Linking Around for the Long Weekend

Technically this isn’t a blog roundup post, since it covers mostly out-of-state newspaper and other journalistic sources, so just consider it a way to catch up on some interesting reading during your long weekend.

  • Here’s a story from Architectural Record about Steve Jobs that will make all of us who own Macs or iPhones or iPads a little less happy with our choice: Steve Jobs, the Demo Man.

Too many planners think that Death and Life was about planning, about them. Although Jacobs opened that book with “This is an attack on current city planning and rebuilding,” that seminal work is really about understanding how cities work, the importance of observing the city on the ground, and recognizing how everything is connected, always changing, always organic and much too fluid to be readily reflected in a Plan. Jacobs’ condemnation was of a field wedded to theories of how things should be instead of how they were and in the process denying the essence of urbanism itself.

  • The Wall Street Journal’s “Come In, We’re Open” tells of us of the growing trend of cities holding Open Houses, opening landmark buildings to the public at certain times of year. The article neglects to mention that little garden club ladies in Natchez and other small Southern towns back in the 1930s were the forerunners of this hip urban idea.

Despite falling into a state of neglect and disrepair over the past century, Port-au-Prince’s beautiful, ornate ‘gingerbread’ houses were unlikely survivors of last year’s earthquake. As the Haitian capital recovers, these once-grand houses are setting a foundation for its cultural and economic restoration.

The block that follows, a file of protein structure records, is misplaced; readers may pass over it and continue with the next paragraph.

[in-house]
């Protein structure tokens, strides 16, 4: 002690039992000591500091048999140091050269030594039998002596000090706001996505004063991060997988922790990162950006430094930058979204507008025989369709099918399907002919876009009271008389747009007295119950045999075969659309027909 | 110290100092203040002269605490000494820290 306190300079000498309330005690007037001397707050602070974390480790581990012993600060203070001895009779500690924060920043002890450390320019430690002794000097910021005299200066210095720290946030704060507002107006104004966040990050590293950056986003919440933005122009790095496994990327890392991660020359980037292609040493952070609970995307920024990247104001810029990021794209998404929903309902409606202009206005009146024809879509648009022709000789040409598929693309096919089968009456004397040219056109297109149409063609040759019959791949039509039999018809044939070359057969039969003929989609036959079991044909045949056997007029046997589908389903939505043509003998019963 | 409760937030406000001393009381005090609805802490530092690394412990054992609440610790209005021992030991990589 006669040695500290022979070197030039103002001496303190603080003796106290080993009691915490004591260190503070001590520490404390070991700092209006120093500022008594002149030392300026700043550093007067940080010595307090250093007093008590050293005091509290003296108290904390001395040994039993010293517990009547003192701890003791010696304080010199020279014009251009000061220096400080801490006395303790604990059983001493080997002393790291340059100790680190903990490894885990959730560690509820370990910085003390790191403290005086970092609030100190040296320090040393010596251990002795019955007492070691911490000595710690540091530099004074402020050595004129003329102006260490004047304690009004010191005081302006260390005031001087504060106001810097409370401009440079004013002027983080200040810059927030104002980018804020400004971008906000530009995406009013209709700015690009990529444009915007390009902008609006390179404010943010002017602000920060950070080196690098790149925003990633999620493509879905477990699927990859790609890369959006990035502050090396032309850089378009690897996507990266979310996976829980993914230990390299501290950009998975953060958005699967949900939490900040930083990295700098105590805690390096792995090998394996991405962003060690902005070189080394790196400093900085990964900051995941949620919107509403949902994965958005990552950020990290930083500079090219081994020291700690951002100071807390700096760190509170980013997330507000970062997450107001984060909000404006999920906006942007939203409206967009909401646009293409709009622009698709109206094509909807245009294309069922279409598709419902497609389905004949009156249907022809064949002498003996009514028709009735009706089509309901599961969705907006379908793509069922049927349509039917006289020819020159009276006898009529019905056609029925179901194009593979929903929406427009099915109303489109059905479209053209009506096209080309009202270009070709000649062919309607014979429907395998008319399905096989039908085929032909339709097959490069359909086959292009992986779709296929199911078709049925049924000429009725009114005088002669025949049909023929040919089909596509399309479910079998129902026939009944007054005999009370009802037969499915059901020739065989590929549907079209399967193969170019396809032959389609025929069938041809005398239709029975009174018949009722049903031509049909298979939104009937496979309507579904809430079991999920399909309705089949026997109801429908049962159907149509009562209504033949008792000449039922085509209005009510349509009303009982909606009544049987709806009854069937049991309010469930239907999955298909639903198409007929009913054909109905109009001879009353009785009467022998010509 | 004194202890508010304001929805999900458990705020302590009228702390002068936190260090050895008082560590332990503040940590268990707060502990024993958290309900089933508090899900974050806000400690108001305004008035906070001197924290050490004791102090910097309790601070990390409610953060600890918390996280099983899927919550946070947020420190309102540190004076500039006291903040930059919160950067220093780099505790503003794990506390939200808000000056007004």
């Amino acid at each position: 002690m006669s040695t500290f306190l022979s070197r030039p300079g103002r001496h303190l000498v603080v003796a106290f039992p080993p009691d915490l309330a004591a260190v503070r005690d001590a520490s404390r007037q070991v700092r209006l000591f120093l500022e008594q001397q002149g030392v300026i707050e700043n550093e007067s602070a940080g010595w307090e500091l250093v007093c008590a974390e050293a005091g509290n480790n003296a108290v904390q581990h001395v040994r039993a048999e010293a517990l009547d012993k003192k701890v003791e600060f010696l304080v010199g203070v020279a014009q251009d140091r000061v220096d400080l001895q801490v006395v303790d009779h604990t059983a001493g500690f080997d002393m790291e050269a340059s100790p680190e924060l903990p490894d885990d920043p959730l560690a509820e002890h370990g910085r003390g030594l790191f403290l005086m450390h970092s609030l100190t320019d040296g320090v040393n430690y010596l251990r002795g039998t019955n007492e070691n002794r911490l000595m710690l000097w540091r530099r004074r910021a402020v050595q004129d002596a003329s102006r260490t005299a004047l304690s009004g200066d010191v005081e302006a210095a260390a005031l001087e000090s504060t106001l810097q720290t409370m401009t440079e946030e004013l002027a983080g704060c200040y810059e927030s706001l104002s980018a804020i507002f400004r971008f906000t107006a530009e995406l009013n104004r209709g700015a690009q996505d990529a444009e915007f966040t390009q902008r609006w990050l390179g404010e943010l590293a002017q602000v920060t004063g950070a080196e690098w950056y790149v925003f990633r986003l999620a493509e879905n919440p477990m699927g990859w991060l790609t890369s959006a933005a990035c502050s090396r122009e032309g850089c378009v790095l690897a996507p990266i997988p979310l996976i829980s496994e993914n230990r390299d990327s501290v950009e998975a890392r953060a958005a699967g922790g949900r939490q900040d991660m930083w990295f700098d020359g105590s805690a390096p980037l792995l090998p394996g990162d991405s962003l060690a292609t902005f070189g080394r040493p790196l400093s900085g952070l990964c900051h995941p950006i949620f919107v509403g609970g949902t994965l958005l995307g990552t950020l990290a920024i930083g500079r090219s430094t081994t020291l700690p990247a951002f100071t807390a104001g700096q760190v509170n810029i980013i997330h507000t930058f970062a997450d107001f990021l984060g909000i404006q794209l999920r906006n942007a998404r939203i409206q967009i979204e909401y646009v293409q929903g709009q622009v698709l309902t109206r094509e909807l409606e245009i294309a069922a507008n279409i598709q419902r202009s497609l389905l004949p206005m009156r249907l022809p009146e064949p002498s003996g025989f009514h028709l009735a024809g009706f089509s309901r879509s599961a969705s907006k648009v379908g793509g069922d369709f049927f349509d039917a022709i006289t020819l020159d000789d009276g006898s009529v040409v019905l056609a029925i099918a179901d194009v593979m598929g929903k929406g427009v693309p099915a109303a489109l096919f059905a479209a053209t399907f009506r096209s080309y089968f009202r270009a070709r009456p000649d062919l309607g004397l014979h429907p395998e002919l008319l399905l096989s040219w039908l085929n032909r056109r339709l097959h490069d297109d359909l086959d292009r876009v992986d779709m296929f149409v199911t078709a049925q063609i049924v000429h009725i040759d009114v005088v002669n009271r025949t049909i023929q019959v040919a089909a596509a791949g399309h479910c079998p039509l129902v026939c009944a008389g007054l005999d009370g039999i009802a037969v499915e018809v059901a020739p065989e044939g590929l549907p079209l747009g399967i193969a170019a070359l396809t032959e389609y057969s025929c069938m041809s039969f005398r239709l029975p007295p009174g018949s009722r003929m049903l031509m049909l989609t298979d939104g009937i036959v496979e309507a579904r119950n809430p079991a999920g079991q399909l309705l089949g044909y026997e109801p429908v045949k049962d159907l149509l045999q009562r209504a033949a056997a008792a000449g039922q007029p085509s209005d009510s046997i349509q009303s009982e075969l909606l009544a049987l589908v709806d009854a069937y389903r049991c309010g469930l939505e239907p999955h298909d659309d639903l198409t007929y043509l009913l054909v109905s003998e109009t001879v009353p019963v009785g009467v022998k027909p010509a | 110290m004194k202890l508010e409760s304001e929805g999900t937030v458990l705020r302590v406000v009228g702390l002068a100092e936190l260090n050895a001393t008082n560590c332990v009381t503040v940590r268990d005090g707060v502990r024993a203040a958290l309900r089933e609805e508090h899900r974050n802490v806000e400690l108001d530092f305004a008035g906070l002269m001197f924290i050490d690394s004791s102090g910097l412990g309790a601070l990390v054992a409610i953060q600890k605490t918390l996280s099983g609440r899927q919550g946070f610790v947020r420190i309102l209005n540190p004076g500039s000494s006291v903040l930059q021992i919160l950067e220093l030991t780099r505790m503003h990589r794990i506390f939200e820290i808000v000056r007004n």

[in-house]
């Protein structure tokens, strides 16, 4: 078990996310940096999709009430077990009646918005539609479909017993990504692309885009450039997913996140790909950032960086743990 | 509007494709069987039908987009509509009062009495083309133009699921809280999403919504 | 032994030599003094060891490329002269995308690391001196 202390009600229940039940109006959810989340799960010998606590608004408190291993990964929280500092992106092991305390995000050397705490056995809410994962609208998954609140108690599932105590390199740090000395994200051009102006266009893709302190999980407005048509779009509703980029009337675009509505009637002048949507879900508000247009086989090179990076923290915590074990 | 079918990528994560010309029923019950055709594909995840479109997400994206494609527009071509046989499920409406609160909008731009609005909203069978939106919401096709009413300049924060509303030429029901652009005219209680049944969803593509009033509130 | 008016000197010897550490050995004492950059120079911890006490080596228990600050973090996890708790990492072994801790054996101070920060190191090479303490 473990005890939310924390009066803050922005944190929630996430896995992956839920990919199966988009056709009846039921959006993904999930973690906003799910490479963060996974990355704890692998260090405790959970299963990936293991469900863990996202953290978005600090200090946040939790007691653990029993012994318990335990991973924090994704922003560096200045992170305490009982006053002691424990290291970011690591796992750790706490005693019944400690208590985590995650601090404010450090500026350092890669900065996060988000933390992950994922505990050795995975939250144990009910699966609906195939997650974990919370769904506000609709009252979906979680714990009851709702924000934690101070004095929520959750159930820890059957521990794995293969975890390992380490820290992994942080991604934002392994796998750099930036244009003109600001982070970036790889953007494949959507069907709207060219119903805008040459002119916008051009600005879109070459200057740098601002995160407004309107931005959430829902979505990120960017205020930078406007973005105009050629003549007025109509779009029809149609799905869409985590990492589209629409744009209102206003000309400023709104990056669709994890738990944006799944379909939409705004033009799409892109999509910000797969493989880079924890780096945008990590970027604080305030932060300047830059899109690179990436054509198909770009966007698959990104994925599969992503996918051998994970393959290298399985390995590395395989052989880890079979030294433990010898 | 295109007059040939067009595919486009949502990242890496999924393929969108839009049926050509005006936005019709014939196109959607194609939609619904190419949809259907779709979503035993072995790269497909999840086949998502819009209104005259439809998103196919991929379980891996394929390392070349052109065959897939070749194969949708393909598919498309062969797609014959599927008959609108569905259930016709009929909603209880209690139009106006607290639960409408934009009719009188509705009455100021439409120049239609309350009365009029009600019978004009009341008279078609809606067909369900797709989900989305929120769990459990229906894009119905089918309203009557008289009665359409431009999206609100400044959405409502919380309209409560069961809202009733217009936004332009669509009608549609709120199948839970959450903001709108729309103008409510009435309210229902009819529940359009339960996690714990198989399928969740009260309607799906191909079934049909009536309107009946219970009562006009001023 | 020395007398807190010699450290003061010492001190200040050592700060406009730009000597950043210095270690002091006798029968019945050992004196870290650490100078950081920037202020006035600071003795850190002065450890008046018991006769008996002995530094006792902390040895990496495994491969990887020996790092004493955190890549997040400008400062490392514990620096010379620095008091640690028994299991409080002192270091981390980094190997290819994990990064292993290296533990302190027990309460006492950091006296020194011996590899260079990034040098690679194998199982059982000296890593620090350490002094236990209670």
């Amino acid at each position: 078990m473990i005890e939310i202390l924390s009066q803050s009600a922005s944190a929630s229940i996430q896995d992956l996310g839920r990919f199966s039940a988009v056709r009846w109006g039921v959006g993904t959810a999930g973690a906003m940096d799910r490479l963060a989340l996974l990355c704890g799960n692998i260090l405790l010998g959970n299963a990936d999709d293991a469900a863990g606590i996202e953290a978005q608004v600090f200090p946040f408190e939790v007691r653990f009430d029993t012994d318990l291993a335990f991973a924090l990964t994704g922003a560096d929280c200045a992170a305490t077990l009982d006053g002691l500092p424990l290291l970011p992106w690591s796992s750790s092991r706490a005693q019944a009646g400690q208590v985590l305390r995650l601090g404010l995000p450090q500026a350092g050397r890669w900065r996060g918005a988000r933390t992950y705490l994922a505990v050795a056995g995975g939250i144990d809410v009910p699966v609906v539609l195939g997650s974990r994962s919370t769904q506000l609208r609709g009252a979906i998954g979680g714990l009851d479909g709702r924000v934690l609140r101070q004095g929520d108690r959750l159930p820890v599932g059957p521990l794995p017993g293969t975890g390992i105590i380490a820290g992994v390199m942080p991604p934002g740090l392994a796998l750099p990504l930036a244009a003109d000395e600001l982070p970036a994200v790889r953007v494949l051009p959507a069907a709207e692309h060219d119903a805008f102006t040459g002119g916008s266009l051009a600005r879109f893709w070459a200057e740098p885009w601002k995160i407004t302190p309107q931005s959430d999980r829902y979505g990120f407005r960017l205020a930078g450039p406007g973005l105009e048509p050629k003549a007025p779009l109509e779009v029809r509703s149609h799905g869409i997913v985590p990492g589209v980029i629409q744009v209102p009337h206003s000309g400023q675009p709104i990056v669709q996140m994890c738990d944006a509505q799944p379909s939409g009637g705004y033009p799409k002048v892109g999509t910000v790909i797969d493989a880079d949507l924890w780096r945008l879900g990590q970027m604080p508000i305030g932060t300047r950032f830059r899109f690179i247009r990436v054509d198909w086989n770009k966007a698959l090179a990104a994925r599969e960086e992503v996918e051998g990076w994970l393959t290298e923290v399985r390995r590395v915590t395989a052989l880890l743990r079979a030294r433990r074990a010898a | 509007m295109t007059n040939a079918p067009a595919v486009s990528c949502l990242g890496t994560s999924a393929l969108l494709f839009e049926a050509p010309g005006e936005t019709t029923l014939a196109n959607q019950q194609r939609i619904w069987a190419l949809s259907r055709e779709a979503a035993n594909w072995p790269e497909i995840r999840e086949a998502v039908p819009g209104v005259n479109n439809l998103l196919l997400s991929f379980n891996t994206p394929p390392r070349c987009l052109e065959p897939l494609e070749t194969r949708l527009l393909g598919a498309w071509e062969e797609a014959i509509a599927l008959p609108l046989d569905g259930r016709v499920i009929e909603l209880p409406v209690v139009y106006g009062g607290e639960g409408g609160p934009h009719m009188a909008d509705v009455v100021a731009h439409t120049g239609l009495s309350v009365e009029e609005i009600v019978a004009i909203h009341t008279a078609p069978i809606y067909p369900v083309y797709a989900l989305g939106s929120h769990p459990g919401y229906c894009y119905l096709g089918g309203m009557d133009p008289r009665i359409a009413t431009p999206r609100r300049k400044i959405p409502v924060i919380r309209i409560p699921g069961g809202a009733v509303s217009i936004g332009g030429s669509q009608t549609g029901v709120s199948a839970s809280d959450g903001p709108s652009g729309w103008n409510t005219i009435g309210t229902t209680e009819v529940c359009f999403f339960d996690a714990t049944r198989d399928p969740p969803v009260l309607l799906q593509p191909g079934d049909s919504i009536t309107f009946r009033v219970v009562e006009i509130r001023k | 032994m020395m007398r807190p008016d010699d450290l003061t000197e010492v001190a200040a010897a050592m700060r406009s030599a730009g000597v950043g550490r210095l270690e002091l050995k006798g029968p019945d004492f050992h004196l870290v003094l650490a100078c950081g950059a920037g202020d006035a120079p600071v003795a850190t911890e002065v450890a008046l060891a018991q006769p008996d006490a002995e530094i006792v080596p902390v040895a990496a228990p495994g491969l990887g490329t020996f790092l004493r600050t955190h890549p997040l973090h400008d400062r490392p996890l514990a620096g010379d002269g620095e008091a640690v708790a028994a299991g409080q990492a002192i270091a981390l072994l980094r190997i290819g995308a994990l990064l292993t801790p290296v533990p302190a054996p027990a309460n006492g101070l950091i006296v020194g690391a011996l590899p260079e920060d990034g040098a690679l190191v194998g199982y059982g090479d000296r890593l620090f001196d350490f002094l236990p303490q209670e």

• Bad news from Norman, Oklahoma about Bruce Goff’s Bavinger House. (Bruce Goff also designed our own Gryder House in Ocean Springs.) Apparently it was damaged in a recent tornado/storm and the owner has gone back and forth about tearing it down–in fact he claimed to have already demolished it, but aerial photos reveal the building still standing. Read the strange saga in several installments:
  • If you have Modernist tendencies and you’re looking for something longer to read, you might be interested in a book about New England’s Modernism Tomorrow’s Houses (Rizzoli, 2011). Read a review at Boston.com.
  • And if you’re in NYC between now and October 30, check out the exhibit about the Colonial Revival style, “The American Style,” at the Museum of the City of New York. The ten-day forecast for New York City includes highs in the 80s and lows in the 60s, so now would be a good time to go.

Happy Independence Day, y’all!



Categories: Historic Preservation

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